Why should you worry about Net Neutrality? It’s a complicated concept, even more complex in reality. Yet, for people like Chris Anderson of Wired it could spell the end of what we know as the free Internet.
At a Polis experts seminar the conclusion was that you should not leave this area of media policy to pure competition. But that still leaves a lot of debate about what how you might interfere to prevent interference with the Web.
We will publish a full report on the seminar later. Email us at firstname.lastname@example.org if you want to be kept informed. We brought together top policy-makers and business people from organisations such as BT, Virgin Media, Yahoo!, and Skype as well as Ofcom, the Communications Consumers Panel with LSE media and law academics.
It is difficult to put this issue in a nutshell, so we didn’t. We took three hours to talk and included Zachery Katz down the line from the Federal Communications Commission (FCC) in Washington where this issue is a much hotter potato because of the Google-Verizon case.
On the one side there are a lot of commercial interests who want to be able to offer different levels of online service provision. This would make them more money which they can use to make better services, they argue, for those who want to pay. On the other side, groups like Free Press argue that the Internet is such an innovative place precisely because the barriers to entry are low and the playing field itself is so level and open from end to end.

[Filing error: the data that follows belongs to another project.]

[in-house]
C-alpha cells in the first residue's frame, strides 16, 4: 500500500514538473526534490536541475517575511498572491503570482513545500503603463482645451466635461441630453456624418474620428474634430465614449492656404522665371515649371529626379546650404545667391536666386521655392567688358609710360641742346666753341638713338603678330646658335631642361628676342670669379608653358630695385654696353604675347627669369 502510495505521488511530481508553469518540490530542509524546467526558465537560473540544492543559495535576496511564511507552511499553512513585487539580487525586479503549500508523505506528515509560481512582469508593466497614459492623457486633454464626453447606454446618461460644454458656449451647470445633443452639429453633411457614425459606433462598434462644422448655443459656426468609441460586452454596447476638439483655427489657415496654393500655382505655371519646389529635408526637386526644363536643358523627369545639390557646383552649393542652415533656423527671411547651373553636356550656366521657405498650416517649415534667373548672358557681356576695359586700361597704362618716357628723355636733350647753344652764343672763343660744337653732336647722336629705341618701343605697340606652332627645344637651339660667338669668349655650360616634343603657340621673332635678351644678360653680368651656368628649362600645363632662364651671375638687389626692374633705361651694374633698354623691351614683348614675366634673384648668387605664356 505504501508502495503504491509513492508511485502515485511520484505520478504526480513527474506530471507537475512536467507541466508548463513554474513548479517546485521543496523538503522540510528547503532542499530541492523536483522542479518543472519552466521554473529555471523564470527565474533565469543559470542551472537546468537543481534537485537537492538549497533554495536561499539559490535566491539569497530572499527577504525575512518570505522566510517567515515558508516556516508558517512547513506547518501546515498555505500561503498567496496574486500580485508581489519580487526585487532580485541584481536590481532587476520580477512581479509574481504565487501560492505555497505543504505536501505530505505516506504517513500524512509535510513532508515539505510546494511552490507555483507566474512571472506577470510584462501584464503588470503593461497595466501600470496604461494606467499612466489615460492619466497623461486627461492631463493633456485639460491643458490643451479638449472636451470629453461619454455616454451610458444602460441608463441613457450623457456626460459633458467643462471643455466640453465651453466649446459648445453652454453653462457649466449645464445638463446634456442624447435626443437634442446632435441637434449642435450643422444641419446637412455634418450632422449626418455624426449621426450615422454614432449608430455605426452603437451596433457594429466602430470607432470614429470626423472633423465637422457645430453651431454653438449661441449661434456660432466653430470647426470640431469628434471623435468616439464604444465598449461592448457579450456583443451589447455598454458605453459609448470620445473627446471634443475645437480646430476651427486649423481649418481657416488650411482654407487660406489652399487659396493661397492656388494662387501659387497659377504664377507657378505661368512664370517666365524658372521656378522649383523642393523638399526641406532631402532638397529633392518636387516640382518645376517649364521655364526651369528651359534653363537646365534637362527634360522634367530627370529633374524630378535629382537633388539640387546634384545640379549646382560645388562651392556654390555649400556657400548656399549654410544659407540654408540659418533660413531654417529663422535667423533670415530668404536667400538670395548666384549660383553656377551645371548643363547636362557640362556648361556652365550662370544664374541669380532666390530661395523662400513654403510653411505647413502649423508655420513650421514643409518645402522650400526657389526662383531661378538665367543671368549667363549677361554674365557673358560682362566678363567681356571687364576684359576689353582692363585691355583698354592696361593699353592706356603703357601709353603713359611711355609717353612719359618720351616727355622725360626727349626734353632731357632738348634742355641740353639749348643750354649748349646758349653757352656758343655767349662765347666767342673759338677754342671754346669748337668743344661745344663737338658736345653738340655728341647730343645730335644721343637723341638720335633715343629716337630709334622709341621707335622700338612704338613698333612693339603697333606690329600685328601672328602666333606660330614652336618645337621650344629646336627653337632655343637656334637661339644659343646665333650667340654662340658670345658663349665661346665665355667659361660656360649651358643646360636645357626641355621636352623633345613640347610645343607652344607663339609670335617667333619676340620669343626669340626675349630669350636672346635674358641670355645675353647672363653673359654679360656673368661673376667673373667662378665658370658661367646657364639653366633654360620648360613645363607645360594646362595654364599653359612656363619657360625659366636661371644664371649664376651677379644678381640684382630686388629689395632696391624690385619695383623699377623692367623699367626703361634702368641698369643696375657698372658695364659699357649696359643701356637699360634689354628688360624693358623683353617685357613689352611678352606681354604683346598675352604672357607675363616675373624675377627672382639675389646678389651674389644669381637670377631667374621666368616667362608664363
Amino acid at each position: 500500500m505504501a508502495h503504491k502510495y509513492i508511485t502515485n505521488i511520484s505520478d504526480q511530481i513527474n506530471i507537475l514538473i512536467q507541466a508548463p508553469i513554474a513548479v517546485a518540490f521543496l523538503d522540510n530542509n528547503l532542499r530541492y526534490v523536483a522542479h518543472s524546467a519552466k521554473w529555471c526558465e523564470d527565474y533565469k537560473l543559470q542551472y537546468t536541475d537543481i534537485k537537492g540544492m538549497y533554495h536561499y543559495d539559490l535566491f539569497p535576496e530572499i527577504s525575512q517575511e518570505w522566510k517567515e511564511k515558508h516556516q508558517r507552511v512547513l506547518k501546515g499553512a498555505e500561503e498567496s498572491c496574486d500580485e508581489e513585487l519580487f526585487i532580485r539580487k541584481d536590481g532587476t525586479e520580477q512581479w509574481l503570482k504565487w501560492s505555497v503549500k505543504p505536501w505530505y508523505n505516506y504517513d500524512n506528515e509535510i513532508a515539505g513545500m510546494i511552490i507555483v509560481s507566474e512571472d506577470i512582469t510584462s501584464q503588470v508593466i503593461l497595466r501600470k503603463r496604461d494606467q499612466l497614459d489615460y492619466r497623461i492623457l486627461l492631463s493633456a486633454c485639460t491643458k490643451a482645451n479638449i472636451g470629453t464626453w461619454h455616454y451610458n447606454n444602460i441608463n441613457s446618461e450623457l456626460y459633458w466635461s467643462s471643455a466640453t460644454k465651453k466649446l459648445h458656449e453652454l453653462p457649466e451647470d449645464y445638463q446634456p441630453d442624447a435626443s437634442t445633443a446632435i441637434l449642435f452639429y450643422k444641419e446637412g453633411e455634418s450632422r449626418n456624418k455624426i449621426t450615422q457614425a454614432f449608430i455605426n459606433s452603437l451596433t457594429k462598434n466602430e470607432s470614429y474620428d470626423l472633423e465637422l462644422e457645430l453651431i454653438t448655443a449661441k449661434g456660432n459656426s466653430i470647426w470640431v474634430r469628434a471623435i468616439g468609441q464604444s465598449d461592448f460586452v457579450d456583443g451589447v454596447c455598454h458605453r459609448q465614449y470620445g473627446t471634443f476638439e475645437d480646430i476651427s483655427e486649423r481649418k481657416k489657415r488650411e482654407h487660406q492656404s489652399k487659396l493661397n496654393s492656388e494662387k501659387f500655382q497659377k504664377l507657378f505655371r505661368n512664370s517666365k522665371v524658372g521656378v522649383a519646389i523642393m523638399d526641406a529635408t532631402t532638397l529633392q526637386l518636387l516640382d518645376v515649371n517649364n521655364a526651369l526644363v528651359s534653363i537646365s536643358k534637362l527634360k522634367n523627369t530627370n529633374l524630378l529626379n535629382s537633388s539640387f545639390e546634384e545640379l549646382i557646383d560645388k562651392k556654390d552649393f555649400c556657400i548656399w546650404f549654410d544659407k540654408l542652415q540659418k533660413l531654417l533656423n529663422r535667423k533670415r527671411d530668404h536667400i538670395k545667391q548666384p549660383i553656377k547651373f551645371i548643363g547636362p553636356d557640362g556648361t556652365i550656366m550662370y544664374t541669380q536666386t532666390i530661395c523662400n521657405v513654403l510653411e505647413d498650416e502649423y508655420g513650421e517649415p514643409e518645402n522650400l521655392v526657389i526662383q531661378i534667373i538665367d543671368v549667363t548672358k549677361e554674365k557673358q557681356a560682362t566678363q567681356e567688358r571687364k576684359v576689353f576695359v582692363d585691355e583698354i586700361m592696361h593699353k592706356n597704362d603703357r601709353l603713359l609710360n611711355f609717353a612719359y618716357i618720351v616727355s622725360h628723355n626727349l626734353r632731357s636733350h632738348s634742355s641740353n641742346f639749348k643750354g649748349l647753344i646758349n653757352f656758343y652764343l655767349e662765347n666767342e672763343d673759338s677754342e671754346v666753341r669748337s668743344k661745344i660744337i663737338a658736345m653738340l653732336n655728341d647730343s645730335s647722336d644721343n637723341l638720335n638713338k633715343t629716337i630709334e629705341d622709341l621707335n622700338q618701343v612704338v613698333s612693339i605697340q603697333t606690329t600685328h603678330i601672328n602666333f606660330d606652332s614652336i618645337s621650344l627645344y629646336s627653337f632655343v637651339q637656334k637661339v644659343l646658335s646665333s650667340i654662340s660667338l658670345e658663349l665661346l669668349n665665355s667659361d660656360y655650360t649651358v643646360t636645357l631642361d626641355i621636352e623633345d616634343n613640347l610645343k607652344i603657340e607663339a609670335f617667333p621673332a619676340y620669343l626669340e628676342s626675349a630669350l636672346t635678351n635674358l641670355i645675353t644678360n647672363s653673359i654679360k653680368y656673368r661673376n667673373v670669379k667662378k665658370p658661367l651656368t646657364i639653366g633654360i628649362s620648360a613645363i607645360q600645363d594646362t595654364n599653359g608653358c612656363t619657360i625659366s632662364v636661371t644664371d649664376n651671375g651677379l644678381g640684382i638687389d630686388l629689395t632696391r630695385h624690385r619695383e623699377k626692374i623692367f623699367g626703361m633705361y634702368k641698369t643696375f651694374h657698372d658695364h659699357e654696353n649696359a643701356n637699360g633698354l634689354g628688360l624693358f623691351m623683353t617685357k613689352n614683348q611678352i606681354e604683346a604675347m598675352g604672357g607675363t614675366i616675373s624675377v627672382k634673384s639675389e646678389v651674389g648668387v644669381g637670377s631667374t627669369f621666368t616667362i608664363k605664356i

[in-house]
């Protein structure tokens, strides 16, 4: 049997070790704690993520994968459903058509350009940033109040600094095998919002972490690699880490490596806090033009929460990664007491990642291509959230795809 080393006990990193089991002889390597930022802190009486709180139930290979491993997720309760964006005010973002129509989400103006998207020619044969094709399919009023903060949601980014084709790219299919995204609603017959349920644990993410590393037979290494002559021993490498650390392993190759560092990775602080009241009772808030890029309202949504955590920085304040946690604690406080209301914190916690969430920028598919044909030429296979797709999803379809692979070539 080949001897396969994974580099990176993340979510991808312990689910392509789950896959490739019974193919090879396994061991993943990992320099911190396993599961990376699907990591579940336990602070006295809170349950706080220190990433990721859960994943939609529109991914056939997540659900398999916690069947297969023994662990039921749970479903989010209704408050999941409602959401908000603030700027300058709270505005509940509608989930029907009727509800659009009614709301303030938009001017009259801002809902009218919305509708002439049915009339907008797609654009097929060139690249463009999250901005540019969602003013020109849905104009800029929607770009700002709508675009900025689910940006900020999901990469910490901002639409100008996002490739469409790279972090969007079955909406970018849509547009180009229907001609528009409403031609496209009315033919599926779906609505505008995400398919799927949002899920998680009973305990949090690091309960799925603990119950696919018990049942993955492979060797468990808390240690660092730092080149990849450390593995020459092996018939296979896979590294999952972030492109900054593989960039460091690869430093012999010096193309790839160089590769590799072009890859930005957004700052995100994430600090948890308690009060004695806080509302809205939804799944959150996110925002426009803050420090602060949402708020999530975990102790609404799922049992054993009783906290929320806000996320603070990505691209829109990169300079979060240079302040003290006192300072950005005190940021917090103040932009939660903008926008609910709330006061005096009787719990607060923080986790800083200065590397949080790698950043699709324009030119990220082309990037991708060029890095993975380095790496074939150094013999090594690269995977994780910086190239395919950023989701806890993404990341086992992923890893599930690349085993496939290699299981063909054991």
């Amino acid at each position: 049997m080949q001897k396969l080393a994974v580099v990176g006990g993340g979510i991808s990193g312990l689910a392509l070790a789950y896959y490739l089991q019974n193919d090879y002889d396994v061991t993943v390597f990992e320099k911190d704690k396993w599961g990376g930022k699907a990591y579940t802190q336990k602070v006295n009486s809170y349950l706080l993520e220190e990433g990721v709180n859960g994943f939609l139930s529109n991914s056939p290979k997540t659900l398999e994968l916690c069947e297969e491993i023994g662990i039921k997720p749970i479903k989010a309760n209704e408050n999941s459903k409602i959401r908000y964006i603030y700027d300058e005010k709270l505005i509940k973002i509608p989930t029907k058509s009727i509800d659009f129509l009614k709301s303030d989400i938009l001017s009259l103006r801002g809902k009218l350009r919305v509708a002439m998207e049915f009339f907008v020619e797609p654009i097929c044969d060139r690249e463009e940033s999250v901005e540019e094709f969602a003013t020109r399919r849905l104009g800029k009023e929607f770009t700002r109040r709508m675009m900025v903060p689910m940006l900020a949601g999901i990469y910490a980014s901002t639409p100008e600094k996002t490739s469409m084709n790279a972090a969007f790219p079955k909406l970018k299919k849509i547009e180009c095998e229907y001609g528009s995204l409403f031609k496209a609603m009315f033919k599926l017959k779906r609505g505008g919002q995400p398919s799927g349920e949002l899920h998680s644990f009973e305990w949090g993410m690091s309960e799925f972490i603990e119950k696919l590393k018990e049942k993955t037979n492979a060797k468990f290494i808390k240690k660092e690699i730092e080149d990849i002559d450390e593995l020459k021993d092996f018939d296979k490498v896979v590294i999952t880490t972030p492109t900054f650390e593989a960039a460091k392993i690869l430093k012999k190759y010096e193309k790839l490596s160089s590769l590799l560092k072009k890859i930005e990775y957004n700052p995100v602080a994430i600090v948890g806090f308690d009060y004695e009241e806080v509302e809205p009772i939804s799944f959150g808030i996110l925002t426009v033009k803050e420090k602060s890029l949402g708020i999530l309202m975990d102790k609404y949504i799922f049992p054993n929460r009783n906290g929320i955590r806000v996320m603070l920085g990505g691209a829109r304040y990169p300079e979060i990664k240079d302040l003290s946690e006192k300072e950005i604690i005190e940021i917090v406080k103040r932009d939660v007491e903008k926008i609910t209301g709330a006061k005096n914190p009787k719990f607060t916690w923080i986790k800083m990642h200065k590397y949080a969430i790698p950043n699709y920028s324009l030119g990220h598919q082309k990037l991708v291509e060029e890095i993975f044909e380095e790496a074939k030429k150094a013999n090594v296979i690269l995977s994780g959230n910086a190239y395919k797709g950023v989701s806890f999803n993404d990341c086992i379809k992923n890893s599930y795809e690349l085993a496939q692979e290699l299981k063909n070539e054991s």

In a typically pithy analysis The Economist (inevitably) argues in its cover story leader this week that competition will solve all these problems. But competition doesn’t seem to always work in the classic economic sense with the Internet. Look how hard it is to switch broadband suppliers or ISPs in practice. Look at how brands such as Microsoft or Google achieve market dominance. There is nothing necessarily anti-competitive about regulating to keep a market open.
So what to do? Well, the European Commission will be key for us in this region. But their representative told the seminar that they are in reflective mode, so don’t expect anything dramatic out of Brussels anytime soon. In the UK Ofcom is about to close its consultation (get your submissions in now!). But it has been given clear signals by its political masters at DCMS that in media policy areas, it should take a somewhat less pro-active role.
So it’s up to you the public, the business and other groups to work out what, if anything, needs to be done. Are you worried about traffic management online? Do you want more transparency from ISPs? Are you worried about privacy or freedom of expression? Is your broadband as powerful as it should be? Do you object to the idea of ‘walled gardens’ online? Well, Net Neutrality is at the heart of all those issues.
Watch the video report of the event here